The next character I want to talk about comes to us from Skyward Sword. Of course, I am talking about the King of all Pompadours, Groose.

Ugh. Beginning-of-the-game Groose. The WORST. A bully. A bird-napper. A saboteur. A total creep when it comes to Zelda. When everyone is still up on Skyloft, Groose does everything he can to prevent Link from winning the Wing Ceremony. He’s rude and annoying and reminds me a lot of Gaston from Beauty and the Beast, honestly.

We see the first sign of something vaguely positive from him soon after Zelda goes missing--he actually tries to go after her. Of course, a lot of this seems to be ego (again... cough Gaston cough), but it seems like he really does care about Zelda. After some Stereotypical Alpha-Male Posturing, Link finally earns a smidge of respect from our tall-haired friend by stopping The Imprisoned for the first time. This is the start of Groose’s journey from gross to kind of awesome. He lets his ego take a backseat, and instead of insisting that he be the one to go rescue Zelda, he lets Link run off and stays behind to help “Grannie” (Old Impa) hold back The Imprisoned if it comes back.

SPOILER ALERT: it comes back. More than once. And every time it has new fingers and toes and weird helicopter apparatuses… And when it comes back, Groose is fighting on our side! He builds a bomb-slinging weapon called the Groosenator (all right, I never said his ego was TOTALLY under control). And, if we’re being honest, he saves our skin multiple times.

From here on out, Groose is basically cool. Sure, he still talks a big game, but the bite has been taken out of his words. He has a real affection for “Grannie” and is a real team player, willing to sit out of the direct fight to guard the Sealed Temple and protect the frozen Zelda. In the end cutscene, he returns to Skyloft, leaving Zelda and Link down on the surface.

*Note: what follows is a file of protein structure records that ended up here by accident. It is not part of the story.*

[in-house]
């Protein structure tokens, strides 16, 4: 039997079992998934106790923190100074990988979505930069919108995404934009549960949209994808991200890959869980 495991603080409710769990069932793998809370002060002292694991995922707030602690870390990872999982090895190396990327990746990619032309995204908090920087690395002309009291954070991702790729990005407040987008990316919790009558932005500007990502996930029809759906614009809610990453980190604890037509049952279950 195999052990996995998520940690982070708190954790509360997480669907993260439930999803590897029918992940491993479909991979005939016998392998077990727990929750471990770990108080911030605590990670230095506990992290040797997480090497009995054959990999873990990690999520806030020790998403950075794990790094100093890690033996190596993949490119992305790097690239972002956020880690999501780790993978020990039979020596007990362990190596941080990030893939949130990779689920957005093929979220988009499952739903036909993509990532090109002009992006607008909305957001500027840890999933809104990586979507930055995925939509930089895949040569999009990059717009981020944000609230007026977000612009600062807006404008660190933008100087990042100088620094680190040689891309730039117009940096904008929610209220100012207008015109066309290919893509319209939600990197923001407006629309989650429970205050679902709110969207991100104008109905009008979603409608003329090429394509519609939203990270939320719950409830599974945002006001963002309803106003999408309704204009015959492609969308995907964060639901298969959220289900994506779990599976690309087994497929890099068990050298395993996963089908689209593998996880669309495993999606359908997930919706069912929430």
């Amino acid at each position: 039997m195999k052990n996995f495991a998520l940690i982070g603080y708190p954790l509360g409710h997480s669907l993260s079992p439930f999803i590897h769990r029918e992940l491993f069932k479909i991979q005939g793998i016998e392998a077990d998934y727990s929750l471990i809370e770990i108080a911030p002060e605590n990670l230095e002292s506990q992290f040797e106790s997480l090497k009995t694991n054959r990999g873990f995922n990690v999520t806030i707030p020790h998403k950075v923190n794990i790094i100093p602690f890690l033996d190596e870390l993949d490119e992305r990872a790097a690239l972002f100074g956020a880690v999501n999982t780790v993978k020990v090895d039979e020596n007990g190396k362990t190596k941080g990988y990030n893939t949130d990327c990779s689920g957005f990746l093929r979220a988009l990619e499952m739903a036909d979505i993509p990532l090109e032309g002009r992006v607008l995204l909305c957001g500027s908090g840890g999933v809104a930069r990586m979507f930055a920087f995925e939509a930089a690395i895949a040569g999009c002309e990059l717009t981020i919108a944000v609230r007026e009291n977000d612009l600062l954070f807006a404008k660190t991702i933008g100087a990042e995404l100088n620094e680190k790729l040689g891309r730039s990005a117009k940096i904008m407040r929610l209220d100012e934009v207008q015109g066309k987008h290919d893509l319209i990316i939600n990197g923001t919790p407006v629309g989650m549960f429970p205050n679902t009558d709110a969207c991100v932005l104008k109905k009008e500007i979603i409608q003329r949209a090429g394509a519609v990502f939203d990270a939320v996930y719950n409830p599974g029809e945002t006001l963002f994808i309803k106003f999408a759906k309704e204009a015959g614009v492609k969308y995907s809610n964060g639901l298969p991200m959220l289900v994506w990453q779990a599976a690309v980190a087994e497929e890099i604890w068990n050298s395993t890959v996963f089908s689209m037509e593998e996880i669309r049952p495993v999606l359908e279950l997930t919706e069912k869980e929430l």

Groose was never evil, but he definitely sucked enough in the beginning for me to call this a full redemption arc. He starts out in direct opposition to Link (on some very petty matters, but still) and ends up wholeheartedly on his team. This is one of the biggest change arcs we see in all the Zelda games I’ve played, at least!

Lastly, I wanted to include a traditional Hero’s Arc… but I don’t mean Link. There is another character who goes from young, green, and filled with doubts to owning and embracing their full potential. Yes, of course I mean Zelda! Specifically, Zelda in Breath of the Wild.

Now, this one is a little tricky because in the game we piece this whole story together after the fact, probably out of order (and over the course of several months if you play video games as slowly as I do). So I’m going to talk through this arc in actual sequential order of those flashbacks.